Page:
As an artist and a writer, you’re aware that your work will always be subject to public scrutiny, so you learn to develop a thick skin pretty early in the game. You know that negative or snarky comments will arise sooner or later and they are inevitable — even more inevitable than the cicadas! You just keep calm and carry on. But not everybody doesn’t care. This might explain why not many people are willing to go on record and flaunt their bug phobia, to such an extent that the Post had to resort to featuring someone who was also the subject of a Baltimore Sun story on cicada phobia in 2004 (by the way, if this person reads this, a big shout-out to you! You rock and I’d be thrilled to have you in the Cicadaphobia community!). This might explain why, looking at the scant numbers of our Facebook page or Twitter feed, cicadaphobes seem to be only a handful of nutcases. The thing is, some people may not want their friends, acquaintances, coworkers and employers to know that they have “liked” a page named “Cicadaphobia” or that they are following it on Twitter. They’re afraid to be laughed at, or hastily and harshly judged as mentally incompetent. They fear the stigma more than they fear cicadas. They live their fear in silence, almost ashamed. I think it’s time to change this. Our fear (or rather, disgust) should be acknowledged as legitimate and perfectly normal. It doesn’t matter that these bugs don’t bite or sting. There are way too many of them to deal with. I repeat: Way too many. Just look at the photos that have been popping up on Twitter and Instagram of houses completely infested with these pests down in Virginia or North Carolina! If you had such a huge infestation of roaches, you would call the exterminator and nobody would be stigmatizing you for getting rid of them, right? Apparently, that’s a very normal and acceptable thing to do. So, what makes cicadas different? Just because they “only” last 4 to 6 weeks, doesn’t mean I have to be happy with them littering my porch, deck, lawn, backyard and crawling on all my doors and windows. They may just be minding their own business and doing their own thing, but so are roaches. Yet, nobody ends up in the paper or is called names for being disgusted with roaches… For the record, roaches are edible, too — so, where are all the fancy cockroach cocktails and recipes?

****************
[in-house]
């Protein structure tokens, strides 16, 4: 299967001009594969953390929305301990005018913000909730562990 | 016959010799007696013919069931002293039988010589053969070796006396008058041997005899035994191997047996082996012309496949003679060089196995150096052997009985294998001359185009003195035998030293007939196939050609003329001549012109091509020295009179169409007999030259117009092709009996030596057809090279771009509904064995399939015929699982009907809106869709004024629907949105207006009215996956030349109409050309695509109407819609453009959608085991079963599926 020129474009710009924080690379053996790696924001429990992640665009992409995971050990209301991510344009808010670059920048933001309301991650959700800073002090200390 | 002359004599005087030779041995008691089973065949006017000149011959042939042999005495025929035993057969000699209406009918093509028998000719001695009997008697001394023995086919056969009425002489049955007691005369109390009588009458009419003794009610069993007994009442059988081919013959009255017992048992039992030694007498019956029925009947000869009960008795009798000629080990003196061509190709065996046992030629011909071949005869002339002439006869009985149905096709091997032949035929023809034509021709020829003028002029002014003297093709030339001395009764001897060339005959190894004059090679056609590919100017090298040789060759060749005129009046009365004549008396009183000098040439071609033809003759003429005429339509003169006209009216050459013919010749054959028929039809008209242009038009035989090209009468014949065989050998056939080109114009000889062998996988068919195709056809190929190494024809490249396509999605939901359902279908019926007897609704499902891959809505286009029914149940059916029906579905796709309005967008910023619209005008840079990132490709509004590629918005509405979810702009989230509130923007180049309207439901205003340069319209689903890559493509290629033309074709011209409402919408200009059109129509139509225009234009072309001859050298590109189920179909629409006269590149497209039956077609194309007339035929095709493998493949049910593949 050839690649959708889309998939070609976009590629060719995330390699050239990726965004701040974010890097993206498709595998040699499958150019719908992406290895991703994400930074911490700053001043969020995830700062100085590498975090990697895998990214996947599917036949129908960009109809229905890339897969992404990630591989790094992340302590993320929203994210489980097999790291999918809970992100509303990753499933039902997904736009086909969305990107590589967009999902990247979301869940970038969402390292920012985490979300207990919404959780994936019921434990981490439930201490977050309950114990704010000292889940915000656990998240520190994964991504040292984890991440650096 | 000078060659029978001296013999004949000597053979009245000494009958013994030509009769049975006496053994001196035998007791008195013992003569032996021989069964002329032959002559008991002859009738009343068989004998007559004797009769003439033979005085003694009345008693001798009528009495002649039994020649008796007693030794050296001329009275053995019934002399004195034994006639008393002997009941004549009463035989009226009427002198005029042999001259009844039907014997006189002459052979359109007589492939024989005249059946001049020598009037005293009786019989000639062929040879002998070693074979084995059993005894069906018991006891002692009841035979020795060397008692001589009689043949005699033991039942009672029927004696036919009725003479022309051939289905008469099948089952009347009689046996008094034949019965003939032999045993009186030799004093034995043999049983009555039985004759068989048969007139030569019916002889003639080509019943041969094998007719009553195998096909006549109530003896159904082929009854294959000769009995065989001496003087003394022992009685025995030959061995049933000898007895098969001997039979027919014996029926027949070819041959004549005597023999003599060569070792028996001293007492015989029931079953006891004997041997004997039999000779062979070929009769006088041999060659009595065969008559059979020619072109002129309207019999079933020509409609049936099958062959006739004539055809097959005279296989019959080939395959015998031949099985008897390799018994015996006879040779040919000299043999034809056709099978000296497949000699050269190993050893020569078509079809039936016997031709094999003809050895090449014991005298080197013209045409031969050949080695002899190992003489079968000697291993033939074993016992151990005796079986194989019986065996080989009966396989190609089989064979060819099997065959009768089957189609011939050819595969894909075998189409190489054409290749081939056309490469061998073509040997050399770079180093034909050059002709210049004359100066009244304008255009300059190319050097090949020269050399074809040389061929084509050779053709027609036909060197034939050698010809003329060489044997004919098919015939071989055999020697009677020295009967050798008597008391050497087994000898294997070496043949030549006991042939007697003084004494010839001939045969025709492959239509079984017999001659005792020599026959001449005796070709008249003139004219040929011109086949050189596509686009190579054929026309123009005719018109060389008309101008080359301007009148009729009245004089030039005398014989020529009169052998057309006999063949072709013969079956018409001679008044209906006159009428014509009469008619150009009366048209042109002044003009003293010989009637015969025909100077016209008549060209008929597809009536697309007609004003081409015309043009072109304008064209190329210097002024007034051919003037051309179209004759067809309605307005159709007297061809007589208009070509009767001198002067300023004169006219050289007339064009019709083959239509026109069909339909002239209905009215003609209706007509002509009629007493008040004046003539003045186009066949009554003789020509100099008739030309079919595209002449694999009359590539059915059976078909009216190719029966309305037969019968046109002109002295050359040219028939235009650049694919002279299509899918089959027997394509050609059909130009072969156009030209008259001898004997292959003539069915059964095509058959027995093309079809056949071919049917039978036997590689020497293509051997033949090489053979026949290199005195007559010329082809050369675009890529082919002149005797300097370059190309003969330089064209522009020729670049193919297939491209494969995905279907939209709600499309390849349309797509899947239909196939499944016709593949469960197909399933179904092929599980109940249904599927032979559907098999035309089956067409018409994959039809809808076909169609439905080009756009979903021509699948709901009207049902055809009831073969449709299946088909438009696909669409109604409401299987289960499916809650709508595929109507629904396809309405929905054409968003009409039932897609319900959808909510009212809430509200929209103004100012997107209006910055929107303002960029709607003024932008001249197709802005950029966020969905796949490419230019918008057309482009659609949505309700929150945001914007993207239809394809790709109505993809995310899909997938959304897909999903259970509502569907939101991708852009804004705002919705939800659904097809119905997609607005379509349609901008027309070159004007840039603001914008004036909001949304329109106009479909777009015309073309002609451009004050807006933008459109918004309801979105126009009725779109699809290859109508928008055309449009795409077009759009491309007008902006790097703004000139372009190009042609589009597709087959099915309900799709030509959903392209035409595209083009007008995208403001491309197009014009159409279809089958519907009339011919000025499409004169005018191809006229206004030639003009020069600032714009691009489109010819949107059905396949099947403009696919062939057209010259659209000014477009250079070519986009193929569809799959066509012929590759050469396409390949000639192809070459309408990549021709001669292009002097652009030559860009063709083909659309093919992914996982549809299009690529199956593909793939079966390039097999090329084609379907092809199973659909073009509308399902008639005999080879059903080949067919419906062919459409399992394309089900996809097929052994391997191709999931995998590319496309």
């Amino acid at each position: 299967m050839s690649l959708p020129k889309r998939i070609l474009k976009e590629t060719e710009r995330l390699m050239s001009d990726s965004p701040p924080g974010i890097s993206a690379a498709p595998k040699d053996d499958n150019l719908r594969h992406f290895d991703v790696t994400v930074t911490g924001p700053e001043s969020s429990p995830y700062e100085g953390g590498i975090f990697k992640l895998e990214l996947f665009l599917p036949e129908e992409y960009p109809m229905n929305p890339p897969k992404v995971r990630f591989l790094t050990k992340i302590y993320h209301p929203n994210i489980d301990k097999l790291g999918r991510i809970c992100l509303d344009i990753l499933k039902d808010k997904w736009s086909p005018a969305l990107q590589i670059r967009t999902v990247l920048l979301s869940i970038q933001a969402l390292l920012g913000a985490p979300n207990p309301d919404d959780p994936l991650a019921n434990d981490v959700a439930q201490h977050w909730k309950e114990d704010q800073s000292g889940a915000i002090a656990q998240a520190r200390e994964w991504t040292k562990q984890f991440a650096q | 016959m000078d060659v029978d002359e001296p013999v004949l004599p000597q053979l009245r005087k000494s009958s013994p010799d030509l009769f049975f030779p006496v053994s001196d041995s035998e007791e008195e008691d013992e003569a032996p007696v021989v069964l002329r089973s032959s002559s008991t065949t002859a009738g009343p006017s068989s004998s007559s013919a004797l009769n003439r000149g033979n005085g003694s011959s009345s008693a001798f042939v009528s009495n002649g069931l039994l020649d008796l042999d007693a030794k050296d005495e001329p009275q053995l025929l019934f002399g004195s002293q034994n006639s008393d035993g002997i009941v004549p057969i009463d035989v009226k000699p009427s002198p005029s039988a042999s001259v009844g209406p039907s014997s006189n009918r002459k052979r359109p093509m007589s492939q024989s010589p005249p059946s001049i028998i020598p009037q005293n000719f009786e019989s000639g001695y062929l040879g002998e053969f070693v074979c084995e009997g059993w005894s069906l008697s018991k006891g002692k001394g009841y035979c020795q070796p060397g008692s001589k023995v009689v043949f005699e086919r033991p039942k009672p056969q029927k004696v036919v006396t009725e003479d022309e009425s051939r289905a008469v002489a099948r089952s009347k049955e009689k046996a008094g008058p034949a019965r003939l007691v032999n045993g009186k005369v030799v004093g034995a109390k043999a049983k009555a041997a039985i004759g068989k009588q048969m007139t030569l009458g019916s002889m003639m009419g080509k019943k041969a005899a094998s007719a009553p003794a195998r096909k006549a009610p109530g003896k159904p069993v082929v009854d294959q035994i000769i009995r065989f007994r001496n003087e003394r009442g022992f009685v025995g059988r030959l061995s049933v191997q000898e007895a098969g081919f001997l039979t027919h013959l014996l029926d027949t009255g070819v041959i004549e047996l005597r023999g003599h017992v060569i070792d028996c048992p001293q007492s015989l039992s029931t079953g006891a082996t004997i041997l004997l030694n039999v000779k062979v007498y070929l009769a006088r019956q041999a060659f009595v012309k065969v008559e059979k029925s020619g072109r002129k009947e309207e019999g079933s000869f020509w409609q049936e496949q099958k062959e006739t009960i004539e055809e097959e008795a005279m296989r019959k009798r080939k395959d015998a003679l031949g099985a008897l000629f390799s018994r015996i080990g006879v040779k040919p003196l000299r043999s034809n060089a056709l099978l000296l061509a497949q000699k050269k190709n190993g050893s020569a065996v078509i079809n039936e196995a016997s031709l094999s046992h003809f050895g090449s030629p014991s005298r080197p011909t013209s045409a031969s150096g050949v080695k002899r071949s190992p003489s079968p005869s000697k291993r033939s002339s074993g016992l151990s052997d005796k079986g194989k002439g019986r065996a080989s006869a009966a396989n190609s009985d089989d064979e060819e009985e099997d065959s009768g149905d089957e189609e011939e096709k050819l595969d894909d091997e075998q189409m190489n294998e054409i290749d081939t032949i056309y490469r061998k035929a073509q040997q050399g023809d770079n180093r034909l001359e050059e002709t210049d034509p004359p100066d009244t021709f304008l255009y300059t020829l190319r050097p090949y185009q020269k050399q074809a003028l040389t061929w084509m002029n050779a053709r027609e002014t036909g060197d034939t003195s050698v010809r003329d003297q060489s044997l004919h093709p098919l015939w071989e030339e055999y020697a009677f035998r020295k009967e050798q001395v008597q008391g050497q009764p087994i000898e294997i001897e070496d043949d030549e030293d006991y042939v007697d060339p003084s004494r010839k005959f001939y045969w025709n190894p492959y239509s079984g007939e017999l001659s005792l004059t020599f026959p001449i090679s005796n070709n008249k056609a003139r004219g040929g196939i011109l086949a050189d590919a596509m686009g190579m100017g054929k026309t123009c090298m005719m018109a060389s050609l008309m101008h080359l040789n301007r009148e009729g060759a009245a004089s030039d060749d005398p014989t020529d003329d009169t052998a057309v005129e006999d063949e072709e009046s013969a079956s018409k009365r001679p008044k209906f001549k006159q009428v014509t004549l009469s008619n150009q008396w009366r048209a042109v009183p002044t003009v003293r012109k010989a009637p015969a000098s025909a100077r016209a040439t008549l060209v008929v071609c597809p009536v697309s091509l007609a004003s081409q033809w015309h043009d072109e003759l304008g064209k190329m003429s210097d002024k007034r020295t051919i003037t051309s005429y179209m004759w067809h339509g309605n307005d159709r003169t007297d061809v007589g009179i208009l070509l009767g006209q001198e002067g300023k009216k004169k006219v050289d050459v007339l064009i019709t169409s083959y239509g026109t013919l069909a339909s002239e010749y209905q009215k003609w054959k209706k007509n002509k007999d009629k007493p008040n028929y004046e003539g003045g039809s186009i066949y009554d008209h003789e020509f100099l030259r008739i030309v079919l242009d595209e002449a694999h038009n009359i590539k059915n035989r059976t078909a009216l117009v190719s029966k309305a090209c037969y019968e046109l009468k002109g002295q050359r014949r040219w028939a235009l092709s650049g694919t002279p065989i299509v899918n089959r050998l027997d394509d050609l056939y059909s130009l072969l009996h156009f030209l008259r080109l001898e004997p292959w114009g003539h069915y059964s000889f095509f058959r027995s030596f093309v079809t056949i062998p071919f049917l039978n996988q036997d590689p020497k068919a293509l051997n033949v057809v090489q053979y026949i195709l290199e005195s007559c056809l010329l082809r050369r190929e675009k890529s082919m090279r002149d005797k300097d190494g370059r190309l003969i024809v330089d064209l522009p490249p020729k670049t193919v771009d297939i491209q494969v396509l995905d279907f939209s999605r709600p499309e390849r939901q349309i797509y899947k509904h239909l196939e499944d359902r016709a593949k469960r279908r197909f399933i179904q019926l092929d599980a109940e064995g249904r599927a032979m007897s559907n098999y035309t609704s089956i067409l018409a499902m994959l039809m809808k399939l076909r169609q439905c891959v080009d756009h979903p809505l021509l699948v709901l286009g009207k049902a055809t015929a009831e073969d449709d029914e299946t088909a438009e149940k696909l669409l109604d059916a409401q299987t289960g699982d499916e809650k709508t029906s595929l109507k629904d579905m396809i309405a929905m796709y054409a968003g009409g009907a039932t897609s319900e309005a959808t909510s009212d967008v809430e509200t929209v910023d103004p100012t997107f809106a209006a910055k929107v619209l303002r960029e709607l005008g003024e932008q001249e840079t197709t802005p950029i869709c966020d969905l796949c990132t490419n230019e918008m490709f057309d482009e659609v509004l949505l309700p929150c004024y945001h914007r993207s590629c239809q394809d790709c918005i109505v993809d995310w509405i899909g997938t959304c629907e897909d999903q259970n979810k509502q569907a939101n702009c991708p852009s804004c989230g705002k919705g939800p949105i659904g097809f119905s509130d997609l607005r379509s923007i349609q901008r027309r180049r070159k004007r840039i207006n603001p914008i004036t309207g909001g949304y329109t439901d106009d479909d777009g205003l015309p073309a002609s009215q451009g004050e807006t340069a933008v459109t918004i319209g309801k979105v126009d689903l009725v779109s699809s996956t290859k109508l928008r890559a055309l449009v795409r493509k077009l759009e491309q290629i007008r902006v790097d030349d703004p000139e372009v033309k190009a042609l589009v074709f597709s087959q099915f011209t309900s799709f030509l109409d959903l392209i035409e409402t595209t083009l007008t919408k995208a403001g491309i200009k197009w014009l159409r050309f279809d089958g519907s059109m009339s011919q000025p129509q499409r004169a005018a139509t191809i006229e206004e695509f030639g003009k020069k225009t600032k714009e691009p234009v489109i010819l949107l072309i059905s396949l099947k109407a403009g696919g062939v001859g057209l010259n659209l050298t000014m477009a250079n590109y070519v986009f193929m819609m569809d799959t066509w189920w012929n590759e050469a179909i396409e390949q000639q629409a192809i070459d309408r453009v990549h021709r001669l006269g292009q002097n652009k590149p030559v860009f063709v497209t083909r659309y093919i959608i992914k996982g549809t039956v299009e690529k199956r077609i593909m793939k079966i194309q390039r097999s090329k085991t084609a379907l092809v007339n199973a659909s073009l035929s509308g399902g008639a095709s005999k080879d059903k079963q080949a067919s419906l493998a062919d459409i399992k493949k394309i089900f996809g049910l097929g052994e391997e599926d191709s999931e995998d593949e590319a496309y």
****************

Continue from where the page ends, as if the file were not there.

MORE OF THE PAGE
As usual, psychological discomfort is something to be ashamed of. It’s not real. It’s all in your head. It doesn’t count. Authorities tend to dismiss the infestation proclaiming that cicadas don’t pose a threat to public health, but that’s questionable. How about the trauma that they actually inflict on some people? Mind and body are a whole. Because cicadas can’t bite or sting your body, doesn’t mean they can’t scar your mind. Our fear (or disgust, which is what all of this actually amounts to, because we rationally know they aren’t going to kill us) is really not so abnormal compared with the abnormal number of bugs that emerge in limited areas and that we’re just asked to bear with. We can live a perfectly normal life in the outdoors when we’re not surrounded by millions of insects at once. We don’t need to change. It’s the whole attitude about both cicada infestations and mental health that needs to change. Will it ever? Who knows. One step at a time…

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  • Kim Miller

    I just emailed with a Cicada expert and he said Brood X (2004) will not likely overlap much with Brood II (2013). In 2004, I remember the Cicadas being pretty much (intensely) everywhere in the DC area, so maybe it won’t be as bad as 2004? This entomophobe is praying! 🙂

    • Cicadaphobia

      Thanks for this update! Praying with you! 😉

  • M. Eigh

    Kind of a letdown so far. The bugs are not living up to the expectation of the rumors!

    But joking aside, to Ms. CicadaPhobia and Kim, have yourself a safe summer!